This seemed apt

I thought this comment at In Mala Fide was particularly on target in light of the ongoing discussion at Wängsty’s place:

Jonathan Haidt has shown that most liberals are simply people who only care about care/harm and fairness, while discounting loyalty, respect for authority, and purity/sanctity. For liberals there are no transcendent moral values, only utility and fairness. Furthermore, other scholars have found that most people tend to rely less on those latter three moral foundations when they are comfortable and safe. Which means that liberalism is the natural and spontaneous result of living in a safe and prosperous society. Haidt has also found that liberals can’t even understand loyalty, respect for authority and purity/sanctity. So they tend to think their political opponents are just being massive dicks.

The landmark performance of the National Front in France yesterday makes it very clear that conventional left-liberalism can’t survive economic hard times. As unemployment continues to rise and economic pressure intensifies, people will quite naturally become far less indulgent of the various absurdities that the Left continues to push on the populations of the West. It’s simply not credible to argue “immigration is good for the economy” when the youth unemployment rate is north of 50 percent and 50 percent of college graduates are either unemployed or working at jobs for which their degrees are absolutely unnecessary.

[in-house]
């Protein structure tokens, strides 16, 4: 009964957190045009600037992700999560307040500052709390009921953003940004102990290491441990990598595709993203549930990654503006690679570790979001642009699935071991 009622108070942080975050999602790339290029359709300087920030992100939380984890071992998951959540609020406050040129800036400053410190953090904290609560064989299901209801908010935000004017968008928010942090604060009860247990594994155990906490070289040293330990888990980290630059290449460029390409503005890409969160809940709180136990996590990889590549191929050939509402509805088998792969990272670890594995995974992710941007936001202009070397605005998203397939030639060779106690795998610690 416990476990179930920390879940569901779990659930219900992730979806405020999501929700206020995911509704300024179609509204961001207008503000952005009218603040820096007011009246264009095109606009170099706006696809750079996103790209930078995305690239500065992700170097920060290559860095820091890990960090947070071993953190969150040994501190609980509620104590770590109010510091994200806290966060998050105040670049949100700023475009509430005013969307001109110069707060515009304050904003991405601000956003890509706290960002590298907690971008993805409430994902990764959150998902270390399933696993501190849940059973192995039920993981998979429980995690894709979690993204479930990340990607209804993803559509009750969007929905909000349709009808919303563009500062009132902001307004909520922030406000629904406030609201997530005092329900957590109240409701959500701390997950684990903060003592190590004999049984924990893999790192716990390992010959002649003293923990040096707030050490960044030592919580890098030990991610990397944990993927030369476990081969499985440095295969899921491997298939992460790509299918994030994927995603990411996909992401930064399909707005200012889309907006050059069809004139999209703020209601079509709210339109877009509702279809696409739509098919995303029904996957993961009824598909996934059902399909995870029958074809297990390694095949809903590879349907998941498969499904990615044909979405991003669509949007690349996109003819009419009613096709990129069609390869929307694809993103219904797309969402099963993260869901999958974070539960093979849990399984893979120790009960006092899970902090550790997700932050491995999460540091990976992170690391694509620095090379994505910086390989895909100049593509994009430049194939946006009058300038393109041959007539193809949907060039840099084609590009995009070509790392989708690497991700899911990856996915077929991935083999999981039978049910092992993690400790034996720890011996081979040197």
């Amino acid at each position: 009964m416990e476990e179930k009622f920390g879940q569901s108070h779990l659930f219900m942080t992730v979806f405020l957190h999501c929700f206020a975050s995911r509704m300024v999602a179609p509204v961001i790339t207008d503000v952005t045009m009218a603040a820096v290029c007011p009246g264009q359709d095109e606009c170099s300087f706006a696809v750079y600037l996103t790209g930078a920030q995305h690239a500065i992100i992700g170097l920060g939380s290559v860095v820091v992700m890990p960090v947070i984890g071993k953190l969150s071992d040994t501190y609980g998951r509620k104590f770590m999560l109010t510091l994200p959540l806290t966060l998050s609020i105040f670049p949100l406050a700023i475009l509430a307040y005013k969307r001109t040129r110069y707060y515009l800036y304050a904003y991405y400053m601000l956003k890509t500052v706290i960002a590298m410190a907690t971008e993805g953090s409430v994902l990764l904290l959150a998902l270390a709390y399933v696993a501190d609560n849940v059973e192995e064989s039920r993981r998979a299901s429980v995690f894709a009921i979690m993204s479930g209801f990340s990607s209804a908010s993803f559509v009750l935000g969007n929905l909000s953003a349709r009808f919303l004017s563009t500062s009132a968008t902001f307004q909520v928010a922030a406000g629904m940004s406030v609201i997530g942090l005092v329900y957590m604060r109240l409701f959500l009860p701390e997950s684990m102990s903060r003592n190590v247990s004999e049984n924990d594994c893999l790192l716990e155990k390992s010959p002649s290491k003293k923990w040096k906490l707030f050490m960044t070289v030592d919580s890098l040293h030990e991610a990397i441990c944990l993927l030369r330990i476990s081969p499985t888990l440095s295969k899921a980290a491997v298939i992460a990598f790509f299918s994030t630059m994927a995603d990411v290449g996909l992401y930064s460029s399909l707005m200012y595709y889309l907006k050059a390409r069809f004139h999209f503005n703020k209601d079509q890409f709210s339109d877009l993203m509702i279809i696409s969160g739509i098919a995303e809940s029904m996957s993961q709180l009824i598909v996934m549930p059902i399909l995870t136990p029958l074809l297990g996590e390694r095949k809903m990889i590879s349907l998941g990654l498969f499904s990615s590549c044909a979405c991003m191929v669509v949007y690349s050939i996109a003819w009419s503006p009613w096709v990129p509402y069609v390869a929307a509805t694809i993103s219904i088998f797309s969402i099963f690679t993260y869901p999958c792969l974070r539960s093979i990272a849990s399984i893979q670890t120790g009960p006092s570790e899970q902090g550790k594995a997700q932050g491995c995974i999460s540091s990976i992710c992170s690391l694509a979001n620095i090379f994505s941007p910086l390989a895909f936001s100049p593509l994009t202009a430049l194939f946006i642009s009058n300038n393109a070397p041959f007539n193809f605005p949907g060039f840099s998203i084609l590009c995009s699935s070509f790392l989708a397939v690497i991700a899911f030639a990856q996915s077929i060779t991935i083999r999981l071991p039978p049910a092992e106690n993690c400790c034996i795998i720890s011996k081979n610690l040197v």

History has always been cyclical and it is not different this time. I pointed out that peak atheism corresponded pretty closely with the tech boom, and I think it is safe to conclude that we have likely passed the peak of social liberalism and multiculturalism as well. The problem, of course, is that while some left-liberals will return to sanity, many more will move to the hard left, or what the Communists call “the fascist right” and all of the violence that necessarily entails.

It’s worth noting that according to Haidt, the only arguments to which liberals are likely to convincing are utility-based. You’ll note that those are the sorts of arguments upon which I tend to heavily rely when engaging in discourse with them.